|Systematic (IUPAC) name|
|Bioavailability||30% (range 14% to 46%)|
|Half-life||80 minutes (range 25-240 minutes)|
|Mol. mass||167.193 g/mol|
|(what is this?)|
Tioguanine (INN), formerly thioguanine (BAN), also commonly referred to as 6-thioguanine (6-TG); the trade name is Lanvis (Manufacturer: GlaxoSmithKline), formerly under the trade name Tabloid. 6-TG belongs to the thiopurine family of drugs that also include mercaptopurine and azathioprine, which are examples of antimetabolites. It is a purine analogue of the nucleobase guanine.
Its drug usage was originally as a cytostatic agent in chemotherapy for the treatment of acute lymphoblasic leukemia in children, but has been used less frequently in recent years because of safety concerns. However, it is becoming more widely used for treating ulcerative colitis (UC), a form of inflammatory bowel disease (IBD), and some autoimmune diseases. It is a pale yellow, odorless, crystalline powder.
Metabolism and pharmacokinetics
A single oral dose of thioguanine has incomplete metabolism, absorption and high interindividual variability. The bioavailability of thioguanine has an average of 30% (range 14-46%). The maximum concentration in plasma after a single oral dose is attained after 8 hours.
Thioguanine, like other thiopurines, is cytotoxic to white cells; as a result it is immunosuppressive at lower doses and anti-leukemic/anti-neoplastic at higher doses. Thioguanine is incorporated into human bone marrow cells, but like other thiopurines, it is not known to cross the blood-brain barrier. Thioguanine cannot be demonstrated in cerebrospinal fluid, similar to the closely related compound 6-mercaptopurine which also cannot penetrate to the brain.
The plasma half-life of thioguanine is short, due to the rapid uptake into liver and blood cells and conversion to 6-TGN. The median plasma half-life of 80-minutes with a range of 25–240 minutes. Thioguanine is excreted primarily through the kidneys in urine, but mainly as a metabolite, 2-amino-6-methylthiopurine. However, the intra-cellular thio-nucleotide metabolites of thioguanine (6-TGN) have longer half-lives and can therefore be measured after thioguanine is eliminated from the plasma.
Thioguanine is catabolized (broken down) via two pathways. One route is through the deamination by the enzyme guanine deaminase to 6-thioxanthine, which has minimal anti-neoplastic activity, then by oxidation by xanthine oxidase of the thioxanthine to thiouric acid. This metabolic pathway is not dependent on the efficacy of xanthine oxidase, so that the inhibitor of xanthine oxidase, the drug allopurinol, does not block the breakdown of thioguanine, in contrast to its inhibition of the breakdown of the related thiopurine 6-mercaptopurine. The second pathway is the methylation of thioguanine to 2-amino-6-methylthiopurine, which is minimally effective as an anti-neoplastic and significantly less toxic than thioguanine. This pathway also is independent of the enzyme activity of xanthine oxidase.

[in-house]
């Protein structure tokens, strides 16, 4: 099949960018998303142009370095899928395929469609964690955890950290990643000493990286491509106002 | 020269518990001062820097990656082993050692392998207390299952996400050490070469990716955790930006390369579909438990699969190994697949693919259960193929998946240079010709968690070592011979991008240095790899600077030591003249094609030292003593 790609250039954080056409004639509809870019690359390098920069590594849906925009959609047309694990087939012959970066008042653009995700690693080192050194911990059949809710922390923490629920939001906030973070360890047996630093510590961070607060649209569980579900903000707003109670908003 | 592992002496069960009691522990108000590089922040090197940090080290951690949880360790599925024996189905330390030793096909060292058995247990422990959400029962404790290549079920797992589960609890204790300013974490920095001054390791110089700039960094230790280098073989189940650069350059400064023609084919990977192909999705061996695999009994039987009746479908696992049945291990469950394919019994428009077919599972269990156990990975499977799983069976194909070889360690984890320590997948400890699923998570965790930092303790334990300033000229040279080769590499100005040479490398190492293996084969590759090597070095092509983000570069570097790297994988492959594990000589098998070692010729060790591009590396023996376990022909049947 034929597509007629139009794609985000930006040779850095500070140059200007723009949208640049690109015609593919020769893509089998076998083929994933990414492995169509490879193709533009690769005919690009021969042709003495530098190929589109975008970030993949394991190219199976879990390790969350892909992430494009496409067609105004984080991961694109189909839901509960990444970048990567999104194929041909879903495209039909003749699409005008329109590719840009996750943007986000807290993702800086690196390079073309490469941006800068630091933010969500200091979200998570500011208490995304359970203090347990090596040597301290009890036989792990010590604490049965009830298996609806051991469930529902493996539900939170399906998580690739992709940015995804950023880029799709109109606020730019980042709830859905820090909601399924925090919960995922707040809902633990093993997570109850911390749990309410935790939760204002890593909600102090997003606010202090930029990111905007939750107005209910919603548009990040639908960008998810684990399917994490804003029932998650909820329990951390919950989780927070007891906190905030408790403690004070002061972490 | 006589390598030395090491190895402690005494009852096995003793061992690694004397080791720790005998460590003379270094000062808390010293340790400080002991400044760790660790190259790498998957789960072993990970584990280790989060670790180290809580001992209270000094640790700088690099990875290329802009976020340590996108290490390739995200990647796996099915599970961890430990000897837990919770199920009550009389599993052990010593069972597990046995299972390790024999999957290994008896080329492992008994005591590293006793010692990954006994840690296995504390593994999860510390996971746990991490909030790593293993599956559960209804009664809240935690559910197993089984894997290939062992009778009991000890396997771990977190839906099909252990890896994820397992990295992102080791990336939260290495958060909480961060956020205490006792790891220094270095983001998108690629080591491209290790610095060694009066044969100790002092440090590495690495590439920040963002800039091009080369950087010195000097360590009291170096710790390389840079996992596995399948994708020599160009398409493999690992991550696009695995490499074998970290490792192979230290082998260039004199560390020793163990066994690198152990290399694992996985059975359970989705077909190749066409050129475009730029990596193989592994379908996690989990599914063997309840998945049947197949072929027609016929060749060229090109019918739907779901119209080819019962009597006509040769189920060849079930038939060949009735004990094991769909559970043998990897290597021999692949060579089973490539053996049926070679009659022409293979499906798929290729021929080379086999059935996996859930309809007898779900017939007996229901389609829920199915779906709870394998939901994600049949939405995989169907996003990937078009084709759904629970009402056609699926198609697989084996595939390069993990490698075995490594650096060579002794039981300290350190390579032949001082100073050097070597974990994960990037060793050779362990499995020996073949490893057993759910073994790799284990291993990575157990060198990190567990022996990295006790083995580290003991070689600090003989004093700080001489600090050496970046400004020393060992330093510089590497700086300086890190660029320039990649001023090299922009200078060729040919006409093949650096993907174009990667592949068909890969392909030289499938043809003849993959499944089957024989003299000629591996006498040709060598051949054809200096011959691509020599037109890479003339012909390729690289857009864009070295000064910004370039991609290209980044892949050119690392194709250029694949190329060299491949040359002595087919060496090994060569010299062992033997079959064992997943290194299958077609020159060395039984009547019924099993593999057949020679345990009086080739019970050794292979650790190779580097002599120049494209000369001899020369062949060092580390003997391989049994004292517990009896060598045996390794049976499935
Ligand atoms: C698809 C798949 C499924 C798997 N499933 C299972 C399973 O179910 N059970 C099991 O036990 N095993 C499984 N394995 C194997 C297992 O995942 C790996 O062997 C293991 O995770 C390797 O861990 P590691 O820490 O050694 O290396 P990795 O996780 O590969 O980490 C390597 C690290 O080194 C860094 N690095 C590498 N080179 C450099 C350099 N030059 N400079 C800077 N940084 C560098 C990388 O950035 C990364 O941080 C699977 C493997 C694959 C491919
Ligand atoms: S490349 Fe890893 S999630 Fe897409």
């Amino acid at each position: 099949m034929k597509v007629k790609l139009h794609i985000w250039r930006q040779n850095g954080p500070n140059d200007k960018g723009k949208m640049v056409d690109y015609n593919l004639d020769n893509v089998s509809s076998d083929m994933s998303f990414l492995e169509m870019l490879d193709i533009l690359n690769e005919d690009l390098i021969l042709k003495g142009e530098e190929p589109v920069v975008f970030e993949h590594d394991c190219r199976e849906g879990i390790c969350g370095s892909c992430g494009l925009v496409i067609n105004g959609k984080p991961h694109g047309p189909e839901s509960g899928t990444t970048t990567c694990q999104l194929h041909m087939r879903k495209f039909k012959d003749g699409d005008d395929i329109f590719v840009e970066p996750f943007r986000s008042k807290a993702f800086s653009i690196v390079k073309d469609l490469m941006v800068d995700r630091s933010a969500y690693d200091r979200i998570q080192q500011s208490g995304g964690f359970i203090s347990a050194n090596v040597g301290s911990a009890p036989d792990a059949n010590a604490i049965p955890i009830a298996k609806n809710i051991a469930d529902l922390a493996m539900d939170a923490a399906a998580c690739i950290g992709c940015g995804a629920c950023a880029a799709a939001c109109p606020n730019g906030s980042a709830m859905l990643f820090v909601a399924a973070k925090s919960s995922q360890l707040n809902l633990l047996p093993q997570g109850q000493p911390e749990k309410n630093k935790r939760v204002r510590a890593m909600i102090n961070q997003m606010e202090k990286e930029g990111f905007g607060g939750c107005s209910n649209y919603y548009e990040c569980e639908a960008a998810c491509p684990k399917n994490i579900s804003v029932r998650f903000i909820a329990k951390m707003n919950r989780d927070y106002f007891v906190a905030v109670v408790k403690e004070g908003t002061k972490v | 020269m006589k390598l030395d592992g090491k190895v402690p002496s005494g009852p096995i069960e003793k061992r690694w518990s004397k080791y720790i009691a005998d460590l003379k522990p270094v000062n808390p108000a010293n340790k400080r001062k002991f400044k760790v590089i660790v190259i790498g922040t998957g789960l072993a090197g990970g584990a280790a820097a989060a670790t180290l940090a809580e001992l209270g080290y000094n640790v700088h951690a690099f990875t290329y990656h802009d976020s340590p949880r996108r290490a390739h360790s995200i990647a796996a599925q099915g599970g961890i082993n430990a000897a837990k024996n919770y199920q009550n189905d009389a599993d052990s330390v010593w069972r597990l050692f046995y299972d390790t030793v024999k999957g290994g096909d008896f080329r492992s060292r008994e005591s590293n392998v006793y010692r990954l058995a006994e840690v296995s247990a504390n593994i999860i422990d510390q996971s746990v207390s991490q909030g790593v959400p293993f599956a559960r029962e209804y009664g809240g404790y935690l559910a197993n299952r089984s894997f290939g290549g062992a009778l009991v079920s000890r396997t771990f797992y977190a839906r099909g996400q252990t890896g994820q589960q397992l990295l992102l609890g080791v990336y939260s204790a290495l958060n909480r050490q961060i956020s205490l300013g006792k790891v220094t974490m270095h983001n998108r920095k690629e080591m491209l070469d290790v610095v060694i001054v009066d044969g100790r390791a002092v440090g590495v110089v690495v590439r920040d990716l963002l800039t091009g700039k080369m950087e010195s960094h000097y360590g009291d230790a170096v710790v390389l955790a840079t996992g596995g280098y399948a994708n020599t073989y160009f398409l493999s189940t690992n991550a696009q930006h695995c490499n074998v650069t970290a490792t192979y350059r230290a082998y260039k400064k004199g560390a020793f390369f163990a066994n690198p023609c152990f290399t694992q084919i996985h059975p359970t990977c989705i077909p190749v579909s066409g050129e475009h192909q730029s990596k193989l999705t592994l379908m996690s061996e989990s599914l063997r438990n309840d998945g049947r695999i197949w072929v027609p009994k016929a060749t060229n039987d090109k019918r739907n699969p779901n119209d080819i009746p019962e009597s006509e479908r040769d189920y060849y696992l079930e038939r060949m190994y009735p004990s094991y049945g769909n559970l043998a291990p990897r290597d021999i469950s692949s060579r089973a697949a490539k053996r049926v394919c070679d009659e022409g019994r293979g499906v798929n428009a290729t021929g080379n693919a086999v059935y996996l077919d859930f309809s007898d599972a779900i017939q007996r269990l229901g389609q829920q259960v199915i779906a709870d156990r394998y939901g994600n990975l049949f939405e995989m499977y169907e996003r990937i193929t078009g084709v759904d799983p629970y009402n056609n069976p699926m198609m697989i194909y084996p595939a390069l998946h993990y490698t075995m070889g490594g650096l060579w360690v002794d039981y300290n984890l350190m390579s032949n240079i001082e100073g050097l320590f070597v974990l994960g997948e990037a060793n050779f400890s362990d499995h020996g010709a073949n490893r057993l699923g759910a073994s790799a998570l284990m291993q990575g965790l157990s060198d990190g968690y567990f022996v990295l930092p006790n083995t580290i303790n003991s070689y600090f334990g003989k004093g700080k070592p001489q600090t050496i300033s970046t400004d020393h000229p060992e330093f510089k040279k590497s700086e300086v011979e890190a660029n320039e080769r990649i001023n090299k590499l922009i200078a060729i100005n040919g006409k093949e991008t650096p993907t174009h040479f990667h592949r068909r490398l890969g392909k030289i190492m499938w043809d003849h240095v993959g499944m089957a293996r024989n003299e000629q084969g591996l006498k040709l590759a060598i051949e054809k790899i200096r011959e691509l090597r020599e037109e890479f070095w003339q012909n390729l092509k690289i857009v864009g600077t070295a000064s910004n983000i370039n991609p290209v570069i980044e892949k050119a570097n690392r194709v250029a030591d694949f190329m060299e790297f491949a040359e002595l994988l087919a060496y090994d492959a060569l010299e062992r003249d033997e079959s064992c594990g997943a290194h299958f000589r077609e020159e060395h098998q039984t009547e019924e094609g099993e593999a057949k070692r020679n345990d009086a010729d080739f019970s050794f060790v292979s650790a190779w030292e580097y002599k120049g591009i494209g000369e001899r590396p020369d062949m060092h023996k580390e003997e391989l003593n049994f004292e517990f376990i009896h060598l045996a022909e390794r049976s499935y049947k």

Mechanism of action
6-Thioguanine is a thio analogue of the naturally occurring purine base guanine. 6-thioguanine utilises the enzyme hypoxanthine-guanine phosphoribosyltransferase (HGPRTase) to be converted to 6-thioguanine monophosphate (TGMP). High concentrations of TGMP may accumulate intracellularly and hamper the synthesis of guanine nucleotides via the enzyme Inosine monophosphate dehydrogenase (IMP dehydrogenase).
TGMP is converted by phosphorylation to thioguanine diphosphate (TGDP) and thioguanine triphosphate (TGTP). Simultaneously deoxyribosyl analogs are formed, via the enzyme ribonucleotide reductase. The TGMP, TGDP and TGTP are collectively named 6-thioguanine nucleotides (6-TGN). 6-TGN are cytotoxic to cells by: (1) incorporation into DNA during the synthesis phase (S-phase) of the cell; and (2) through inhibition of the GTP-binding protein (G protein) Rac1, which regulates the Rac/Vav pathway. An additional effect may be derived from the incorporation of 6-thioguanine into RNA. This yields a modified RNA strand which cannot be read by the ribosomes.